Editorial: Benedict’s resignation could have major benefits
Published: Thursday, February 28, 2013
Updated: Thursday, February 28, 2013 14:02
Pope Benedict XVI’s decision to step down from the papacy has been met with a varied and conflicted response, both from within the Catholic Church and without. How well this resignation has been executed and what the reasons behind it are remain up for debate, but we at The Maroon applaud the precedent set by the move as one which could ultimately prove beneficial to Catholicism.
The potential effects on the Catholic Church are of concern to everyone in the world and everyone at this university. Even if you are not a member of the Catholic Church, the university you attend is part of a larger Jesuit order, which answers to that church. The precedent set by Benedict’s resignation could have long- term consequences for Loyola University. And because the Catholic Church operates on a global stage, this precedent could also have major consequences for the world.
The power of precedent can be seen here in the United States. George Washington, our nation’s first president, stepped down from the presidency after only two terms, in spite of the fact that there was no official rule requiring him to do so. Indeed, no such rule was implemented until over a century later, after Franklin Roosevelt’s election to a fourth term and subsequent death.
For over a hundred years, the mere example of Washington was sufficient to set an unofficial term limit to the highest office in the United States, and when an official term limit was set it was set after his example. It is possible that Benedict’s resignation could set a similarly powerful example for the papacy, both officially and unofficially.
The potential benefits to Benedict’s resignation are enormous. For one, it may enable a more flexible and efficient church. If the papacy is no longer a lifelong commitment, then those who hold the office can do so in the years when they are most effective before age robs them of their faculties. And being able to step down prior to their death ensures there will always be a smooth transition of power from one pope to the next.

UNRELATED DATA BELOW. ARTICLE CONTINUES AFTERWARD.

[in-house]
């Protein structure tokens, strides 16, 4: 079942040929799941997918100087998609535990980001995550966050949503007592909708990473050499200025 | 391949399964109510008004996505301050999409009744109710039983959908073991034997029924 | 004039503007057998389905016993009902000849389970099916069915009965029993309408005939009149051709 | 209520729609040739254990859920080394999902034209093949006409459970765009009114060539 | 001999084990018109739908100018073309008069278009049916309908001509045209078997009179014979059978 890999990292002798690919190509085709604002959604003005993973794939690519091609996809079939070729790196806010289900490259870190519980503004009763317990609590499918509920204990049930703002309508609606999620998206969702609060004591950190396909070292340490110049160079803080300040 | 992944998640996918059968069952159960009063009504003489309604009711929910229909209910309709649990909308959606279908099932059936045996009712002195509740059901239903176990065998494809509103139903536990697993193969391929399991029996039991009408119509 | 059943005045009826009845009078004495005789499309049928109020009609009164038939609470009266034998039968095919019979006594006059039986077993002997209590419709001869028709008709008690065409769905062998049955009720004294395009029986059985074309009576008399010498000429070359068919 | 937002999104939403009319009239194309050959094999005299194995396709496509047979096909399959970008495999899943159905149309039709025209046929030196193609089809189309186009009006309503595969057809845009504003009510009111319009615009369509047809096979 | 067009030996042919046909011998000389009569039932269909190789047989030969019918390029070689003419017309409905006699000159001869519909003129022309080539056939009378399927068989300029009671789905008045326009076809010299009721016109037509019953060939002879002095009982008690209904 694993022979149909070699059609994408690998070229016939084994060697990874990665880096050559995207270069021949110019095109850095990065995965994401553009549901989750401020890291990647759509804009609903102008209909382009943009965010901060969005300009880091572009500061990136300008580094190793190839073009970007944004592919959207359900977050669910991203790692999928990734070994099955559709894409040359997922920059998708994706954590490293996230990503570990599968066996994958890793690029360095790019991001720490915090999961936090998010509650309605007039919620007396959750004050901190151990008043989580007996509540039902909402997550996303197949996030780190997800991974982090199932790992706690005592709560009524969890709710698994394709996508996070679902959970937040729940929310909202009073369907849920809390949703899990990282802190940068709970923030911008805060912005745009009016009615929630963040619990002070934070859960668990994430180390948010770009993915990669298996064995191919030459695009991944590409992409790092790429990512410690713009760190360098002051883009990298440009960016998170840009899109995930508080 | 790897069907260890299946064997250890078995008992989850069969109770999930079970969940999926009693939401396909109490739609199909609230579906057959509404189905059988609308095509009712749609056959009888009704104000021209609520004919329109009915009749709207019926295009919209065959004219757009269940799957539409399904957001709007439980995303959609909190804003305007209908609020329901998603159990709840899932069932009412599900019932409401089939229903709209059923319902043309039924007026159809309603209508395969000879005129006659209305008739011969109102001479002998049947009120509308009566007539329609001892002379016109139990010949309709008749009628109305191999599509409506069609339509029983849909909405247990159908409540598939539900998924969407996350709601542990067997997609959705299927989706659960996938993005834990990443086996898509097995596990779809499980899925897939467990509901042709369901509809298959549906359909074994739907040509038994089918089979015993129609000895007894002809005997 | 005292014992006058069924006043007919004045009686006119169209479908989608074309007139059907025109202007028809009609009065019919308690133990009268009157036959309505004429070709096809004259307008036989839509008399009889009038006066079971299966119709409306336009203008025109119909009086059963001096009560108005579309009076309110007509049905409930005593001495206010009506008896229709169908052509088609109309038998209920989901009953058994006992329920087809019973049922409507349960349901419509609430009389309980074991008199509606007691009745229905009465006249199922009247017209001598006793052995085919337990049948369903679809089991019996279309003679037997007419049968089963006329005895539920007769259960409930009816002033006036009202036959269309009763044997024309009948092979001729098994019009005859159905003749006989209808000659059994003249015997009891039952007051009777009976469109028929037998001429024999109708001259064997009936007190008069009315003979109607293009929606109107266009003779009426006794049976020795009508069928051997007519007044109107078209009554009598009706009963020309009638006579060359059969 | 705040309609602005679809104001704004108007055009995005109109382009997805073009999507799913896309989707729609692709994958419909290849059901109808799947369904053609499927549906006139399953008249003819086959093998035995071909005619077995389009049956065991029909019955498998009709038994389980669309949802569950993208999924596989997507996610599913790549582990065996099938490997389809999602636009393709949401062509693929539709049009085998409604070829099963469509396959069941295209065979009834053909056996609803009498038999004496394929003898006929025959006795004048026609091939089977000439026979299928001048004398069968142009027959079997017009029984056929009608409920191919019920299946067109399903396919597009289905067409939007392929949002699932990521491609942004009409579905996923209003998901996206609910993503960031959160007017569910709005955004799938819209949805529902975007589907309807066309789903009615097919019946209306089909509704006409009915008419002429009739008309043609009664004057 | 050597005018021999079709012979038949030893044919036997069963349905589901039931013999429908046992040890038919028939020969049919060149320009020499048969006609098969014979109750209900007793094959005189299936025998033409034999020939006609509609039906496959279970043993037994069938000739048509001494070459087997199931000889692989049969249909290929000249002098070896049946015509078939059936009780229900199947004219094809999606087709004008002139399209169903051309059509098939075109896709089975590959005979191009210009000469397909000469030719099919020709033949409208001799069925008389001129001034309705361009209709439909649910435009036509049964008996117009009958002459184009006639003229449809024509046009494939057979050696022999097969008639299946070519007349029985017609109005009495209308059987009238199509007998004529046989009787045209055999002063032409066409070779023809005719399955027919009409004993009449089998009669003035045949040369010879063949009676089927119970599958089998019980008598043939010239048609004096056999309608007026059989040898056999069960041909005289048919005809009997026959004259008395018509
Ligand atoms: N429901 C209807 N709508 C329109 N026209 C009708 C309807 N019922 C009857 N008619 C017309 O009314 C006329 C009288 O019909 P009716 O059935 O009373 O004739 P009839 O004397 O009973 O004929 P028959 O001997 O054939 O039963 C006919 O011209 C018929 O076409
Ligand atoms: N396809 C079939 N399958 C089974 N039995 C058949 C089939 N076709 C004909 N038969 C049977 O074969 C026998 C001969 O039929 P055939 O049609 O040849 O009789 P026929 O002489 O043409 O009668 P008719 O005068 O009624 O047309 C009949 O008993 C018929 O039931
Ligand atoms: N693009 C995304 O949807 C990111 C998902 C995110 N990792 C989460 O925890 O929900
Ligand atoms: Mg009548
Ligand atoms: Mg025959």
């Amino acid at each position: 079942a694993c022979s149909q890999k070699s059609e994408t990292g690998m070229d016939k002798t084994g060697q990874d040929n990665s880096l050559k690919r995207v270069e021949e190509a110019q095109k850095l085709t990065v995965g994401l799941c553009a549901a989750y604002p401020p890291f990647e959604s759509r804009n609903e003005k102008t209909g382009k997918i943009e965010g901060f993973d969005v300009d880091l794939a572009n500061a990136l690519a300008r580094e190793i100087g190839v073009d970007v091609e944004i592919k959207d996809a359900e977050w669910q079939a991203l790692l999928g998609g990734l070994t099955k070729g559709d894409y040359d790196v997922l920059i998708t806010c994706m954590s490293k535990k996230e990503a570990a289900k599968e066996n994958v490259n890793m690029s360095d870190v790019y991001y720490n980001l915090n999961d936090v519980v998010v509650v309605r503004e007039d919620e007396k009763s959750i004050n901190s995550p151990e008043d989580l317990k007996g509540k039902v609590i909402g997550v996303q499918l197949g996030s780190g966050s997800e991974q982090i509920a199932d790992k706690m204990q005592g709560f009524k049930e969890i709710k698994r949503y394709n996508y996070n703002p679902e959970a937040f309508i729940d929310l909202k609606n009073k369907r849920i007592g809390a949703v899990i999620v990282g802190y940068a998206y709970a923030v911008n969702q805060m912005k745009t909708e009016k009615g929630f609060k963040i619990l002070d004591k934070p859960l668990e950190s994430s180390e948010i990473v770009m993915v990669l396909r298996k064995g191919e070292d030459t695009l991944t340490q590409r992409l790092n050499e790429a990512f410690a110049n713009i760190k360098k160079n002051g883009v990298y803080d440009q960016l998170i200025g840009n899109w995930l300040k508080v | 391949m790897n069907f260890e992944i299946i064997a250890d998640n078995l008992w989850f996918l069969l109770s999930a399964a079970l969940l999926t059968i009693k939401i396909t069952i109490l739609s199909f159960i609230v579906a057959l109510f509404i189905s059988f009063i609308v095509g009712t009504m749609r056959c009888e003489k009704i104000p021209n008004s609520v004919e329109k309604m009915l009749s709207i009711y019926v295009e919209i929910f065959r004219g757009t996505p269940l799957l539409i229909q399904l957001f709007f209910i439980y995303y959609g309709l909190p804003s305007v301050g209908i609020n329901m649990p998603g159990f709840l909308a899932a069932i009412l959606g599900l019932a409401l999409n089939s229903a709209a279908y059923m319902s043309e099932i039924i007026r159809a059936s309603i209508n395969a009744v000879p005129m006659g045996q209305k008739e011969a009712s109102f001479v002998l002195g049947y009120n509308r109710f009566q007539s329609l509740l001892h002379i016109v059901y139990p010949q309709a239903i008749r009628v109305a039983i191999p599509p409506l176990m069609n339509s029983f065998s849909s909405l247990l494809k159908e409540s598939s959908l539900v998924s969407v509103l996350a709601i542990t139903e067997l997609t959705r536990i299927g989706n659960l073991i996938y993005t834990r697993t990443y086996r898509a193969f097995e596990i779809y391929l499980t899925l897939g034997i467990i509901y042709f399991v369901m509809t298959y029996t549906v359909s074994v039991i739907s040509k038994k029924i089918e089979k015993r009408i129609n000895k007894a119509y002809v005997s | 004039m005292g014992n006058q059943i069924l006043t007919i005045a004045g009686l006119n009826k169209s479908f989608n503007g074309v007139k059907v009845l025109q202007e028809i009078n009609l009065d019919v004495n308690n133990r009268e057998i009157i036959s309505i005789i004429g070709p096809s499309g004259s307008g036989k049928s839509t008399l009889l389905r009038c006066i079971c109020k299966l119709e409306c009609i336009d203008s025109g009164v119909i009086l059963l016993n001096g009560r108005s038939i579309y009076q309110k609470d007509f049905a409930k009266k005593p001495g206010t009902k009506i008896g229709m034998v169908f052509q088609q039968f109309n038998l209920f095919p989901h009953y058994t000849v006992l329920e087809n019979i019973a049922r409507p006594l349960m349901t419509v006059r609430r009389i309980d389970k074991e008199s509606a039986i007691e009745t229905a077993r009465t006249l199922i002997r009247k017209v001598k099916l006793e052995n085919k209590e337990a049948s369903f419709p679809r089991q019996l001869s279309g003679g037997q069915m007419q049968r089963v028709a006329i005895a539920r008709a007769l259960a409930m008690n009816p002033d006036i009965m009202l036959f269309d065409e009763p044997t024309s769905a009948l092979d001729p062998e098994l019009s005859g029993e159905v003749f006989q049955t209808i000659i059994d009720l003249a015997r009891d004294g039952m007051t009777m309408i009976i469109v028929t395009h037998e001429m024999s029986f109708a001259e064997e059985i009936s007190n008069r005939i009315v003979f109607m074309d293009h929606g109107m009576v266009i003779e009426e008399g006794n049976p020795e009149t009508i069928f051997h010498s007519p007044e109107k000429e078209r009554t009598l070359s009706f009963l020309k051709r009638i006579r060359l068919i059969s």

Benedict’s decision also has the potential to offer younger members of the Catholic Church better access to its upper echelons. In an environment where appointments last a lifetime, it is better to select older, wiser popes. Selecting older popes has the added benefit of preventing one poor choice from dominating the affairs of the church for extreme periods of time. If these positions no longer last until death, however, it opens the way for younger members of the Church to have access to great power.
It also improves the Church’s general involvement in world affairs. The Catholic Church has always been both a secular and spiritual influence across the globe — Benedict’s resignation allows it to better participate in world affairs by turning the office into something less personal and more democratic. If Benedict’s precedent is followed, the Catholic Church will be better able to select leaders for the times they are in and respond to ongoing issues and immediate crises with a pope suited for the times.
For several decades now, the Catholic Church has aimed to increase its involvement in the world, becoming more accessible to its members as it worked for the material and moral benefit of all the world’s people. Benedict’s resignation, whatever the reason behind it, has the potential to contribute to this trend and both increase involvement within the church and improve the world in general. We at The Maroon urge the Catholic Church not to let this opportunity go to waste.